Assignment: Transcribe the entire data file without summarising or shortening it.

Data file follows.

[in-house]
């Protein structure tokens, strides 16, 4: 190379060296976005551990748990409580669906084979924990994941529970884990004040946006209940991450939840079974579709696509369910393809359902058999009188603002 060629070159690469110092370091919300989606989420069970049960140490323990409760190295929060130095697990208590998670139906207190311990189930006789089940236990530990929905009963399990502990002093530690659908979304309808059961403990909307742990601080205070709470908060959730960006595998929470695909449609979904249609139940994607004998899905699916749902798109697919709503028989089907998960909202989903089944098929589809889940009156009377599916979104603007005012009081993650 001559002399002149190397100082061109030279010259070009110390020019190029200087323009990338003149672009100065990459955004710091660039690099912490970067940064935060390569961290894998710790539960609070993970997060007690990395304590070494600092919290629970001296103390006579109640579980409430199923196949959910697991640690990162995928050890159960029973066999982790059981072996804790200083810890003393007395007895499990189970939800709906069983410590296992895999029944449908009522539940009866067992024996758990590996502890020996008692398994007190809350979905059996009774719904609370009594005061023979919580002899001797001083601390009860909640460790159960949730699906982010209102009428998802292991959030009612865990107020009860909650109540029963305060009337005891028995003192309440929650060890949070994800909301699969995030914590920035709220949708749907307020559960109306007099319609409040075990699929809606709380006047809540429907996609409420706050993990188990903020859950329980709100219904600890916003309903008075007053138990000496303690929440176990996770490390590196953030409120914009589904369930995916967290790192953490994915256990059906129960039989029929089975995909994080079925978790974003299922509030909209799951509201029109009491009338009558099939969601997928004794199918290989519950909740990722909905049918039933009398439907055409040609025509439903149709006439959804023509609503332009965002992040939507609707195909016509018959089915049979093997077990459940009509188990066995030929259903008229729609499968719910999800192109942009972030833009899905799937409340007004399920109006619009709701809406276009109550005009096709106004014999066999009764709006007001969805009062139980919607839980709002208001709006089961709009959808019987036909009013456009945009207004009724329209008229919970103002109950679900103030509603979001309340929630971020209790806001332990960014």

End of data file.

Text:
[in-house]
């Protein structure tokens, strides 16, 4: 190379060296976005551990748990409580669906084979924990994941529970884990004040946006209940991450939840079974579709696509369910393809359902058999009188603002 060629070159690469110092370091919300989606989420069970049960140490323990409760190295929060130095697990208590998670139906207190311990189930006789089940236990530990929905009963399990502990002093530690659908979304309808059961403990909307742990601080205070709470908060959730960006595998929470695909449609979904249609139940994607004998899905699916749902798109697919709503028989089907998960909202989903089944098929589809889940009156009377599916979104603007005012009081993650 001559002399002149190397100082061109030279010259070009110390020019190029200087323009990338003149672009100065990459955004710091660039690099912490970067940064935060390569961290894998710790539960609070993970997060007690990395304590070494600092919290629970001296103390006579109640579980409430199923196949959910697991640690990162995928050890159960029973066999982790059981072996804790200083810890003393007395007895499990189970939800709906069983410590296992895999029944449908009522539940009866067992024996758990590996502890020996008692398994007190809350979905059996009774719904609370009594005061023979919580002899001797001083601390009860909640460790159960949730699906982010209102009428998802292991959030009612865990107020009860909650109540029963305060009337005891028995003192309440929650060890949070994800909301699969995030914590920035709220949708749907307020559960109306007099319609409040075990699929809606709380006047809540429907996609409420706050993990188990903020859950329980709100219904600890916003309903008075007053138990000496303690929440176990996770490390590196953030409120914009589904369930995916967290790192953490994915256990059906129960039989029929089975995909994080079925978790974003299922509030909209799951509201029109009491009338009558099939969601997928004794199918290989519950909740990722909905049918039933009398439907055409040609025509439903149709006439959804023509609503332009965002992040939507609707195909016509018959089915049979093997077990459940009509188990066995030929259903008229729609499968719910999800192109942009972030833009899905799937409340007004399920109006619009709701809406276009109550005009096709106004014999066999009764709006007001969805009062139980919607839980709002208001709006089961709009959808019987036909009013456009945009207004009724329209008229919970103002109950679900103030509603979001309340929630971020209790806001332990960014």